Russia and Turkey agreed to strengthen economic cooperation during a meeting held in the city of Sochi, Russia, on August 5. The meeting was viewed with some concern by European countries, at a time when the West has sought to reduce the scope of its economic relations with Russia over the ongoing war in Ukraine.
However, Turkish President Recip Tayyib Erdogan and Russian President Vladimir Putin have not always maintained warm relations. The two countries are often seen as geopolitical rivals, with tensions dating back centuries. Currently, the bilateral relationship seems to be getting stronger, and experts say this could lead to some kind of retaliation from the West. We explain what happened and how Europe can react from now on.
What is the agreement signed between Russia and Turkey?
Turkish TV channel TRT said in a report citing President Erdogan‘s statements, that the two leaders discussed gas exports to Turkey and agreed to pay for them partially in Russian currency, the rouble.
According to a Bloomberg report, five Turkish banks have adopted Russia‘s Mir payment system for ruble payments.
The countries also agreed to “meet each other’s expectations in terms of economy and energy”. Russian Deputy Prime Minister Alexander Novak told reporters: “We talked about the financial banking sector – on which great agreements were also reached – so that our commercial companies, our citizens can transact during their tourist trips and exchanging money as part of commercial turnover,” according to Russian news agency TASS.
Other areas of cooperation mentioned in a joint press release issued later are transport, trade, agriculture, industry, finance, tourism and construction.
Why are European countries concerned?
An EU official told the Financial Times that the bloc was monitoring Turkish-Russian relations “increasingly closely”. A senior Western official also suggested that in the event of more extreme measures, countries could demand the withdrawal of investments from Turkey and prevent their banks and companies from operating in the country.
Another source of concern could be Russia’s Mir payment system, the Financial Times reported, which has been adopted by 5 Turkish banks. Visa and Mastercard having suspended their operations in Russia since the invasion of Ukraine, Russian tourists in Turkey can now use their Mir card, thus circumventing certain Western sanctions.
At the same time, Turkey is an important partner for the EU, without being an official member. The country is also a long-time member of the North Atlantic Treaty Organization (NATO), the security alliance of Europe and Western countries.
He holds the key to allowing Sweden and Finland to be admitted into NATO, which the alliance may be keen to do given events in Ukraine. The Financial Times report also referred to Turkey’s instrumental role in handling the Syrian refugee crisis, stating that the country was hosting around 3.7 million Syrians under an agreement with the EU and “has contributed to stemming the flow of migrants to Europe”. Overall, Turkey is an important partner for the West and taking action against it could lead to a new set of problems arising for the West.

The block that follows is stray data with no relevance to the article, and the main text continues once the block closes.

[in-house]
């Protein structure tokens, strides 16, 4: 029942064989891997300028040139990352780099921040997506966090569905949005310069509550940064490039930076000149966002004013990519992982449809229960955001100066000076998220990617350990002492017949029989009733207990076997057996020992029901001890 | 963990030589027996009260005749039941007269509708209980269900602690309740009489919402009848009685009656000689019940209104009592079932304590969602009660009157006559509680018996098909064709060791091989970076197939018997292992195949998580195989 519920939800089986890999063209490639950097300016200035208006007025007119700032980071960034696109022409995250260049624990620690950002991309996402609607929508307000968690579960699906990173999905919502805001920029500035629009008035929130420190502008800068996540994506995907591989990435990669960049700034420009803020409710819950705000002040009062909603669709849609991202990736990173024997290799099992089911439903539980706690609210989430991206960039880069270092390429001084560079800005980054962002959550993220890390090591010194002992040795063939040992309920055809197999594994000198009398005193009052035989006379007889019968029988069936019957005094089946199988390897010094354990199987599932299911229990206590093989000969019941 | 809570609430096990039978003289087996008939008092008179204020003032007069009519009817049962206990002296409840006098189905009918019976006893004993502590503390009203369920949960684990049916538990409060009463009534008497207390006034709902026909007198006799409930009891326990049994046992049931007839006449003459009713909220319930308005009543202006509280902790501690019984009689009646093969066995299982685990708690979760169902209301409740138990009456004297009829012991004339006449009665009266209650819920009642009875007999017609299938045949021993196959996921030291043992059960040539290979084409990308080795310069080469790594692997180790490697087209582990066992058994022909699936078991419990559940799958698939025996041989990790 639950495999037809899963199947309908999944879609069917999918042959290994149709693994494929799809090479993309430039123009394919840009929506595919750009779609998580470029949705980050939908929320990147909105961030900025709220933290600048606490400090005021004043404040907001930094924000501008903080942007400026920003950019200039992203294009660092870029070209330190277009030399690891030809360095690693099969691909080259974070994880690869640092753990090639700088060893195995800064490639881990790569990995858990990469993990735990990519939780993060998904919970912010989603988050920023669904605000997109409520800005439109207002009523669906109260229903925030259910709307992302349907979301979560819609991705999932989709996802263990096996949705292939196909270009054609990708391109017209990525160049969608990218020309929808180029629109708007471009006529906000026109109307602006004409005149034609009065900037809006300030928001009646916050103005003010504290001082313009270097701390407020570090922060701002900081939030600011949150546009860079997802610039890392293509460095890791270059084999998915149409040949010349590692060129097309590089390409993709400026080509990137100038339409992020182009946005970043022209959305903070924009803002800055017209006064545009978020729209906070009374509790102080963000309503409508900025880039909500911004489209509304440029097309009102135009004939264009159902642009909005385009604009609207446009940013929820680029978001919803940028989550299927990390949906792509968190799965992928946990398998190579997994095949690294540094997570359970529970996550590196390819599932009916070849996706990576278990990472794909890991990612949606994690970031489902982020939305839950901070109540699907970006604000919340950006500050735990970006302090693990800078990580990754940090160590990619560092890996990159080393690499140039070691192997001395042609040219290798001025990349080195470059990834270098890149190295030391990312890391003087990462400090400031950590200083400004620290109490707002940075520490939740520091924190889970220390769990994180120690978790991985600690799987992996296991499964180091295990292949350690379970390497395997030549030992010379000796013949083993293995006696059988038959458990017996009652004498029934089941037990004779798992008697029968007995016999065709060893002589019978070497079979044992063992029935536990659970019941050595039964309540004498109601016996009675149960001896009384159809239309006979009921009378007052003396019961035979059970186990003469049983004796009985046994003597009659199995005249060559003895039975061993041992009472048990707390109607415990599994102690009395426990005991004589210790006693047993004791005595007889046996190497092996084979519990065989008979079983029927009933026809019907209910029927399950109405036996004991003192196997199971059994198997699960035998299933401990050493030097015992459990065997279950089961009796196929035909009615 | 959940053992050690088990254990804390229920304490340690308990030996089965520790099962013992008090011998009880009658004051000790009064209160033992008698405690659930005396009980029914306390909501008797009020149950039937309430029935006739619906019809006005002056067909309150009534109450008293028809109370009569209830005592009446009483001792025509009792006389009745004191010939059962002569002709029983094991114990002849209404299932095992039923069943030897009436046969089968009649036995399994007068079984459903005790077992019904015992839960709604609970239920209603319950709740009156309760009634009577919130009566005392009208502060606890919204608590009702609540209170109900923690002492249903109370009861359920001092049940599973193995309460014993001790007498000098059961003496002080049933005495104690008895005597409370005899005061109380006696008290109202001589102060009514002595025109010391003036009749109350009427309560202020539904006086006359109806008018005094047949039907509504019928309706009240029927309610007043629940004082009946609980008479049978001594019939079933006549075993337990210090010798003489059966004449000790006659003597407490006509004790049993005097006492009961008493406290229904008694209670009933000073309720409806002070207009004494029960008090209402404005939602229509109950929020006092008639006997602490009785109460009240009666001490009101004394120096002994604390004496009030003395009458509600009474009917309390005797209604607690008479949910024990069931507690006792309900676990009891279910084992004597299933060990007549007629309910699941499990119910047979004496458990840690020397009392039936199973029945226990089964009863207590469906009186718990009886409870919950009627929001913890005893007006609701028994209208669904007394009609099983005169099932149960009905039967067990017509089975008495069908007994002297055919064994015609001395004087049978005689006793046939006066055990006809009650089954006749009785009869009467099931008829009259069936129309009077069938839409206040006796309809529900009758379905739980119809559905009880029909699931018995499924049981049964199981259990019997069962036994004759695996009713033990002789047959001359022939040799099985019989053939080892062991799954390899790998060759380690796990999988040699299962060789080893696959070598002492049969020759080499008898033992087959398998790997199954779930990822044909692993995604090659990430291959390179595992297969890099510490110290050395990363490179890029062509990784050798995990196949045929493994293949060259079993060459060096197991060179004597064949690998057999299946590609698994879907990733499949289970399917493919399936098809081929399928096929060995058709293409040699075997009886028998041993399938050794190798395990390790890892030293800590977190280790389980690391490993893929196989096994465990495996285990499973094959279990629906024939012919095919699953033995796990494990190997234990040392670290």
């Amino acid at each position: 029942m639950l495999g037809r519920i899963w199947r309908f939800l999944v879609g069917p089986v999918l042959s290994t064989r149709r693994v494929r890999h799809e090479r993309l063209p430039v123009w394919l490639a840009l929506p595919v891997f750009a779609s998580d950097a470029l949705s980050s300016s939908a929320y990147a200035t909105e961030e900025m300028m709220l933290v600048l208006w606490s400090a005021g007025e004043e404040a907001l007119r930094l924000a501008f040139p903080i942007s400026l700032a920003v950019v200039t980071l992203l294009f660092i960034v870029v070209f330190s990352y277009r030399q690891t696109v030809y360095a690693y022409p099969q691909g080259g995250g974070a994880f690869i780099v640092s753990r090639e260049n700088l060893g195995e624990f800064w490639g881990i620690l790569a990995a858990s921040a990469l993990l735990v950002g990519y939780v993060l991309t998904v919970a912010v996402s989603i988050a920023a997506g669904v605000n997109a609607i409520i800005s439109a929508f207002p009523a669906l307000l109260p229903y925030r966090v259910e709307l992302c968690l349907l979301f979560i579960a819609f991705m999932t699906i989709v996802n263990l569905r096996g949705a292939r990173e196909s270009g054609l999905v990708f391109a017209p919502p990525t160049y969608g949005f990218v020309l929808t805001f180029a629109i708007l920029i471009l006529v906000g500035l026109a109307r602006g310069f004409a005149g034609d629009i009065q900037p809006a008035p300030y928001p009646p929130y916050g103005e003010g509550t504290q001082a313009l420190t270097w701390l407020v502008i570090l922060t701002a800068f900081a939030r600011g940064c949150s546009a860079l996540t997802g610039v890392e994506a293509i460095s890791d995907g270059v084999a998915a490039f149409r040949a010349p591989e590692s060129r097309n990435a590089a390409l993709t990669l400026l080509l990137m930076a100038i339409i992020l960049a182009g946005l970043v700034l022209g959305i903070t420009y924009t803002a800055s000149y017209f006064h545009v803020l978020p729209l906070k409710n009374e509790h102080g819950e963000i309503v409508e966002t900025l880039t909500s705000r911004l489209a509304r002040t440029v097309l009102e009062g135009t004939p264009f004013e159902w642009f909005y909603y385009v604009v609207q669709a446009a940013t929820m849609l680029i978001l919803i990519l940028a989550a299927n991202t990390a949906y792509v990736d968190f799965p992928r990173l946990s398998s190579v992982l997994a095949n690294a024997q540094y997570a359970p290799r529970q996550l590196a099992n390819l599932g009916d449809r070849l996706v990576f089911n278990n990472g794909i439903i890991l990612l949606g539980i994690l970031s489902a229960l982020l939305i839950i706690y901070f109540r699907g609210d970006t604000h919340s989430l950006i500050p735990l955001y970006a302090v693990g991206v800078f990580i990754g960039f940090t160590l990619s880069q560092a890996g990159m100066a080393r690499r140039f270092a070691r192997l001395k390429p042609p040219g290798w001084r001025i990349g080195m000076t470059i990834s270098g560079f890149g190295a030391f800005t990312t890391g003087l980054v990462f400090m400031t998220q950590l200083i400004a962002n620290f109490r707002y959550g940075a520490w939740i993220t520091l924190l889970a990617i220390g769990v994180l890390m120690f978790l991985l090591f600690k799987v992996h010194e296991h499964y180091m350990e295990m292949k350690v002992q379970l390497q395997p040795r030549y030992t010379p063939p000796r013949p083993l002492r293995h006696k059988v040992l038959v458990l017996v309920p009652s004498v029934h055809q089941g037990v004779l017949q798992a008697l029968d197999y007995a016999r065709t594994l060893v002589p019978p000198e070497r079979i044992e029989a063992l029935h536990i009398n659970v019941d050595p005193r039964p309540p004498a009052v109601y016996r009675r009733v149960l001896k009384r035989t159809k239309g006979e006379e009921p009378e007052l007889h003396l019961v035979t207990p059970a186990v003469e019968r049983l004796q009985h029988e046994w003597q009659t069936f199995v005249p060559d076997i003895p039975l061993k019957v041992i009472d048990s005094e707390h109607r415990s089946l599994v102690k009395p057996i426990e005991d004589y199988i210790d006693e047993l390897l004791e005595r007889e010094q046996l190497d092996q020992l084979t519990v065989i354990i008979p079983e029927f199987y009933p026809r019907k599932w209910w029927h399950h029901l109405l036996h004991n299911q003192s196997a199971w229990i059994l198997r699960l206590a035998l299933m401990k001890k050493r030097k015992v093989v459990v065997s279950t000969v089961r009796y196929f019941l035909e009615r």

A balancing act?
Russia is a friend of Turkey but also a centuries-old geopolitical rival, dating back to the Russo-Ottoman wars. For Turkey, Moscow’s annexation of Crimea in 2015 has been a nagging concern and President Recep Tayyip Erdogan has said Turkey will never recognize this “illegal” action. Their strategic interests also led them to take opposing positions during the Syrian civil war.
Over the past few years, Ankara and Moscow have been able to collaborate on projects, albeit sometimes at loggerheads. In their statements after the August 5 meeting, available on the Kremlin’s website, the leaders referred to the ongoing construction of the Akkuyu nuclear power plant, supported by the Russian company Rosatom since 2010. Once completed, it would be the first nuclear power plant in Turkey. plant.
They also referred to TurkStream, an undersea gas pipeline across the Black Sea that “directly connects Russia’s largest gas reserves to Turkey’s gas transmission network, providing reliable energy to Turkey, Europe South and Southeast,” according to its website.
On the other hand, the United States sanctioned Turkey in 2020 under its Countering American Adversaries Through Sanctions Act (CAATSA), for purchasing the S-400 air defense missile system from Moscow. India also bought this system, but got an exception to the imposition of CAATSA by the US government.
Erdogan neither supported the invasion of Ukraine, nor did Turkey join the Western-led economic boycott of Russia. This middle position was again used by Turkey recently, when it negotiated the grain export agreement between Ukraine and Russia in July, which unblocked Ukraine’s important ports on the Black Sea. . How long this position can be maintained in the face of Turkey’s growing proximity to Russia is the question that remains.